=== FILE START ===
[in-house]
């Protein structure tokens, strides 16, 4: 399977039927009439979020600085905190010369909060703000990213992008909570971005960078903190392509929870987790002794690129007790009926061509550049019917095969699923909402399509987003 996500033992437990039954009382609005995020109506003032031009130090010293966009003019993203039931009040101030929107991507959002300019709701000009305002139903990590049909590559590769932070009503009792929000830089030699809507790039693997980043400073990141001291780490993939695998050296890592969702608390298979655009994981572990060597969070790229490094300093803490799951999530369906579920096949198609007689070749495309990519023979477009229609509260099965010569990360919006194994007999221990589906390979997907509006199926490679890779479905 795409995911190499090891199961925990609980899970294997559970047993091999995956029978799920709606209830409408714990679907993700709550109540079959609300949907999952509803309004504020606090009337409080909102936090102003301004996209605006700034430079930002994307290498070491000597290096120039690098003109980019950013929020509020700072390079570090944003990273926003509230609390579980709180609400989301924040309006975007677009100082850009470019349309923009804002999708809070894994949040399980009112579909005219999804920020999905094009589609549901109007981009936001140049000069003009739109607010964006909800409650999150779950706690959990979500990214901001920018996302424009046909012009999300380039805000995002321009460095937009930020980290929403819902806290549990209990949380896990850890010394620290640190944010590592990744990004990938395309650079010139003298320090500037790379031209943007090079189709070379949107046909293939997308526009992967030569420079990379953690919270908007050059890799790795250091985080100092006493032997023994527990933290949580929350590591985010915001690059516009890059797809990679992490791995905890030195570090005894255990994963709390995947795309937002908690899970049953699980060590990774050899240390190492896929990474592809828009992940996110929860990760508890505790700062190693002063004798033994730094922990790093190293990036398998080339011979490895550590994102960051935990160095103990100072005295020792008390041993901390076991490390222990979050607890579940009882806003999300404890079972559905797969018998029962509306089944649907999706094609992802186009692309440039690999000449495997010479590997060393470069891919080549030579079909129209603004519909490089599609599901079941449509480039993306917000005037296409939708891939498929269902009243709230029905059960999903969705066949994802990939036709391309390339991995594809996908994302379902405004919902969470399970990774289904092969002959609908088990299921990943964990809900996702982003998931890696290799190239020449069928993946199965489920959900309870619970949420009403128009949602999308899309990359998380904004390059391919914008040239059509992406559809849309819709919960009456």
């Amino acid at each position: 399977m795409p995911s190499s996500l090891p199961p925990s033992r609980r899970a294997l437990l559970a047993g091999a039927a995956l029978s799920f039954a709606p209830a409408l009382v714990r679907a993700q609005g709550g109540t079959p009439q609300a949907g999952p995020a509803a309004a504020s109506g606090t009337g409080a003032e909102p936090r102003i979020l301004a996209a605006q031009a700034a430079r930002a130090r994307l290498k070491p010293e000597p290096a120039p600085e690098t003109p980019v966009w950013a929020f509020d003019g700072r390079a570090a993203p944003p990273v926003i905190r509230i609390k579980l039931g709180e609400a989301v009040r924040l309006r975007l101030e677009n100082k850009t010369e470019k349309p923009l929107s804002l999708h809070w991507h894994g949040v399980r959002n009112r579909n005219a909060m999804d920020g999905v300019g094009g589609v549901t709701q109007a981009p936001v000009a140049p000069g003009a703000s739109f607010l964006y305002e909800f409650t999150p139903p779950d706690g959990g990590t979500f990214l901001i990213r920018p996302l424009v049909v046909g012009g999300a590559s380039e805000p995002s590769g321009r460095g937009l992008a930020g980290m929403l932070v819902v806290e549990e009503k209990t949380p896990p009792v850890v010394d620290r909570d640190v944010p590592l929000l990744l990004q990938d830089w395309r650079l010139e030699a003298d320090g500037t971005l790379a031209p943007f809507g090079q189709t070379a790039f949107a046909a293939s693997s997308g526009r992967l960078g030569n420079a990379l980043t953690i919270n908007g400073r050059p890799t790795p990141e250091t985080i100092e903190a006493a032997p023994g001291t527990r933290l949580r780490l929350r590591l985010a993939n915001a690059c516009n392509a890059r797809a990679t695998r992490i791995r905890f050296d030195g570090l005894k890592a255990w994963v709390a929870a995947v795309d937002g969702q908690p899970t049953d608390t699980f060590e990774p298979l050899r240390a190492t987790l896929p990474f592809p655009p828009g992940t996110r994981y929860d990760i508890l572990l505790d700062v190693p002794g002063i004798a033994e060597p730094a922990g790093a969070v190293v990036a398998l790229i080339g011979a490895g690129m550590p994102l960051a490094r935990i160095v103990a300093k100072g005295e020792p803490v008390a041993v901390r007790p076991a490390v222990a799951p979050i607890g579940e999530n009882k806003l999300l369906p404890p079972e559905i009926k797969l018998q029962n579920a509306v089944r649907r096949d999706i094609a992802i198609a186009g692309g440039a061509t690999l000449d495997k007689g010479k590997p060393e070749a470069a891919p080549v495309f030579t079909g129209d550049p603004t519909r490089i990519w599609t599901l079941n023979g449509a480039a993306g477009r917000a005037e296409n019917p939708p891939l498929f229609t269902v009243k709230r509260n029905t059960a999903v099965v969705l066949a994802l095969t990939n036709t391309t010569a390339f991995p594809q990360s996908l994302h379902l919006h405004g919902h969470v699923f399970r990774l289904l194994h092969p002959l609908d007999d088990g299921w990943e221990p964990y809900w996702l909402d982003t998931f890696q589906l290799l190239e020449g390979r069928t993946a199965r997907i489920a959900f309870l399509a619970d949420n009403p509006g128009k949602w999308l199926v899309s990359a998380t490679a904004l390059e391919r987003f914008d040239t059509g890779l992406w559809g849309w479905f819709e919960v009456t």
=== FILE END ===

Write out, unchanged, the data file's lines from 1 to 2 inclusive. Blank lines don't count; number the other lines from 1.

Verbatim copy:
[in-house]
């Protein structure tokens, strides 16, 4: 399977039927009439979020600085905190010369909060703000990213992008909570971005960078903190392509929870987790002794690129007790009926061509550049019917095969699923909402399509987003 996500033992437990039954009382609005995020109506003032031009130090010293966009003019993203039931009040101030929107991507959002300019709701000009305002139903990590049909590559590769932070009503009792929000830089030699809507790039693997980043400073990141001291780490993939695998050296890592969702608390298979655009994981572990060597969070790229490094300093803490799951999530369906579920096949198609007689070749495309990519023979477009229609509260099965010569990360919006194994007999221990589906390979997907509006199926490679890779479905 795409995911190499090891199961925990609980899970294997559970047993091999995956029978799920709606209830409408714990679907993700709550109540079959609300949907999952509803309004504020606090009337409080909102936090102003301004996209605006700034430079930002994307290498070491000597290096120039690098003109980019950013929020509020700072390079570090944003990273926003509230609390579980709180609400989301924040309006975007677009100082850009470019349309923009804002999708809070894994949040399980009112579909005219999804920020999905094009589609549901109007981009936001140049000069003009739109607010964006909800409650999150779950706690959990979500990214901001920018996302424009046909012009999300380039805000995002321009460095937009930020980290929403819902806290549990209990949380896990850890010394620290640190944010590592990744990004990938395309650079010139003298320090500037790379031209943007090079189709070379949107046909293939997308526009992967030569420079990379953690919270908007050059890799790795250091985080100092006493032997023994527990933290949580929350590591985010915001690059516009890059797809990679992490791995905890030195570090005894255990994963709390995947795309937002908690899970049953699980060590990774050899240390190492896929990474592809828009992940996110929860990760508890505790700062190693002063004798033994730094922990790093190293990036398998080339011979490895550590994102960051935990160095103990100072005295020792008390041993901390076991490390222990979050607890579940009882806003999300404890079972559905797969018998029962509306089944649907999706094609992802186009692309440039690999000449495997010479590997060393470069891919080549030579079909129209603004519909490089599609599901079941449509480039993306917000005037296409939708891939498929269902009243709230029905059960999903969705066949994802990939036709391309390339991995594809996908994302379902405004919902969470399970990774289904092969002959609908088990299921990943964990809900996702982003998931890696290799190239020449069928993946199965489920959900309870619970949420009403128009949602999308899309990359998380904004390059391919914008040239059509992406559809849309819709919960009456």